A wild whirlwind of a mess, without any coherence, without even a guiding principle.
There is an island of dying animals in the Philippines named Calauit that exists in its current state because of the unchecked opulence of Imelda Marcos. She wanted animals in the Philippines who weren't native to the country, and officials were bribed to make that happen. It is a perfect symbol for her insidious, egocentric, blinding greed in that it is the kind of landscape-changing thing people with power and wealth do without considering the consequences. Director Lauren Greenfield, our best filmmaker when it comes to documenting the extremely rich in movies like “Generation Wealth” and “The Queen of Versailles,” returns to this island a few times in her excellent “The Kingmaker,” recognizing how its almost haunted nature symbolizes the ghosts of the past of her subject, Marcos herself. Intercutting interviews with Marcos and her son with archival footage and other experts on the Marcos regime, Greenfield has put together a haunting reminder that those who have extreme power rarely if ever consider the consequences of their actions—in fact, they often think the word consequences shouldn’t apply to them. Take what you will from the film in terms of timeliness for the current American political situation, but parallels to unchecked power around the world feel intentional and add depth to “The Kingmaker.” We could all be on an island of dying animals if we’re not careful.
I have to admit to being concerned when “The Kingmaker” began. Was this going to be a reclamation project for a controversial political figure? Would we be shown that the public image of a woman with rooms full of shoes was really a complex leader? At first, it feels like an attempt to humanize Marcos, with early scenes of her throwing money at any problem, including children in a dilapidated cancer ward, although that quickly turns. If documentaries like “The Kingmaker” often makes their subject relatable, this film shines a spotlight on an insane degree of ego, corruption, violence, and gross greed. As the film goes on, Greenfield doesn’t watch Marcos continue to dig herself into a deeper hole, she keeps handing her bigger and better shovels. By the end, Greenfield has assembled one of the most insightful portraits of what is basically sociopathic behavior excused by wealth and privilege that a documentary has ever produced.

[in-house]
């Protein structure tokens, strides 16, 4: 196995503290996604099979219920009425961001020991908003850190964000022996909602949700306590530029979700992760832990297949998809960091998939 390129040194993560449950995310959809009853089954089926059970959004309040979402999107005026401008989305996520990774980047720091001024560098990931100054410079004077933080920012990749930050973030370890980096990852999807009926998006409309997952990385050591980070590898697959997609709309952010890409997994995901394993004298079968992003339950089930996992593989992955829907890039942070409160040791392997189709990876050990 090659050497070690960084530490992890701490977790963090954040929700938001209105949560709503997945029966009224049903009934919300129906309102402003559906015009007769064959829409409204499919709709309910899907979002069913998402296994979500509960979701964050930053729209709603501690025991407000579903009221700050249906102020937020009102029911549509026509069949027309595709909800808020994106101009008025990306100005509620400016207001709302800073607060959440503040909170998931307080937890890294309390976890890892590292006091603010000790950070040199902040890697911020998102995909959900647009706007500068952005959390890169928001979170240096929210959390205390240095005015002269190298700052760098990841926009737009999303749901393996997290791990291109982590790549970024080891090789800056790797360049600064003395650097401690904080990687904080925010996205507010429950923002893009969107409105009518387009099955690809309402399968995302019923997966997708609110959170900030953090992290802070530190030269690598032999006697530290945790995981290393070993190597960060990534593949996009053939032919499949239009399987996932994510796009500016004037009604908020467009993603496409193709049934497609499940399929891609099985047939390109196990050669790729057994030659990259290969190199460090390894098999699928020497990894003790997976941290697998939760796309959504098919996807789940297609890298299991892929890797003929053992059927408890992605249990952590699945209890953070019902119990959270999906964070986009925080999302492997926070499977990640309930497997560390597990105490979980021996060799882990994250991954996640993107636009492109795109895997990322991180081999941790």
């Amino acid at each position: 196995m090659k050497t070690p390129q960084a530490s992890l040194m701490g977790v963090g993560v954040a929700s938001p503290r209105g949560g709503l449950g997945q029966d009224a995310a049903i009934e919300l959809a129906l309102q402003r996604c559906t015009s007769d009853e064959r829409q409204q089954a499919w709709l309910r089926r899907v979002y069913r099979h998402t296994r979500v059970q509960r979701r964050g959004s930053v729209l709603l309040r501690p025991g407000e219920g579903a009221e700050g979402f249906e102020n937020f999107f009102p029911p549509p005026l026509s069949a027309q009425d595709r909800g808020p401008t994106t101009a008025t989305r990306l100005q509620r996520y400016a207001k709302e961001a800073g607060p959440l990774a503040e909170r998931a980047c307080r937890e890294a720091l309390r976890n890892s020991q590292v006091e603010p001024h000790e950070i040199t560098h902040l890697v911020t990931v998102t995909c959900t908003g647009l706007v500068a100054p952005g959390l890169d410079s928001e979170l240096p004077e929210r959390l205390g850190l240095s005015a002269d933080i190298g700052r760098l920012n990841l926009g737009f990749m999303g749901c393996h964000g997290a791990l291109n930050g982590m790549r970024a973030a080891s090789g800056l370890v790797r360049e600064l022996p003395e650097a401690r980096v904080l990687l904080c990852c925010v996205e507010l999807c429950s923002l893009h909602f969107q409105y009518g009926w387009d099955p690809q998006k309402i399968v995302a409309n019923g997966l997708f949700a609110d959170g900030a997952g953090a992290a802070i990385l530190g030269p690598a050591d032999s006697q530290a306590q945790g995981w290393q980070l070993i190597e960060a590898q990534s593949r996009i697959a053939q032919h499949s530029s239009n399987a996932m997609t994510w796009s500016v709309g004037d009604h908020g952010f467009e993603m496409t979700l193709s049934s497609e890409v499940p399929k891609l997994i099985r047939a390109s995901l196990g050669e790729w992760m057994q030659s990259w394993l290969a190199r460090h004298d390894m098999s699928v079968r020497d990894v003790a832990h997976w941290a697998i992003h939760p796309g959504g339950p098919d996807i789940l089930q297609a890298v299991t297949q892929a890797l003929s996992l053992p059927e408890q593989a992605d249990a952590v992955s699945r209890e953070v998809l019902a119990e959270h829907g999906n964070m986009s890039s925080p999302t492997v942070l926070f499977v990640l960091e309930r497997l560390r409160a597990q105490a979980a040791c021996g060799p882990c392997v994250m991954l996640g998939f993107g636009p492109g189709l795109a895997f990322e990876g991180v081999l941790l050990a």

Imelda Marcos would have you believe that her wealth was not only earned but good for the Philippines. She speaks in early scenes about how far Manila has fallen from her time in power; she hands out money to poor people; she laments the better times for her country under the power of her husband Ferdinand. Greenfield does allow for a bit of humanizing early on as we learn about the loss of Marcos’ mother at a young age and the emotional toll Ferdinand’s infidelity took on her. But one can almost sense the filmmaker starting to see through Marcos’ image control even in these early scenes. As she details the corruption that forced the Marcos regime to fall—by some estimates, the Marcos family stole $10 billion from its own people—she contrasts the false narrative that continues to be presented by her subject over and over again.
What emerges is a study in propaganda and revisionist history. Marcos would have you believe her husband was a great leader who helped his country, that her son is the future of the Philippines (legacy means the world to her), and even that she ended the Cold War. Greenfield starts to turn her camera away from Marcos and to the people who suffered because of the decisions made by her and her husband Ferdinand Marcos, and the result is harrowing and moving. When Greenfield gets to the horror stories of how political enemies were raped, assaulted, tortured, and killed, “The Kingmaker” becomes something less like “Queen of Versailles” and more like “The Act of Killing.” And the filmmaking here is Greenfield’s best. Note how she films these scenes in sparse rooms and often with no score, allowing us to lean in and listen, contrasting them against the lavish rooms in which she speaks to Marcos.
“Perception is real, and the truth is not,” says Marcos. She is a master of denial and image manipulation to such a degree that it feels like she believes her lies. Corruption and fraud may be the “truth” but that doesn’t matter nearly as much as the image she presents for her people. It’s the “perception” that defines her, and it’s way more important than anything that could be considered true. Perhaps the most disturbing thing about “The Kingmaker” is that Marcos’ attempts to rewrite history seem to be working in some ways. And one could argue that image control led the country to where it is now under the Duterte regime. The story of the Marcos legacy isn’t over, but “The Kingmaker” is a major chapter in it, and world politics as a whole.
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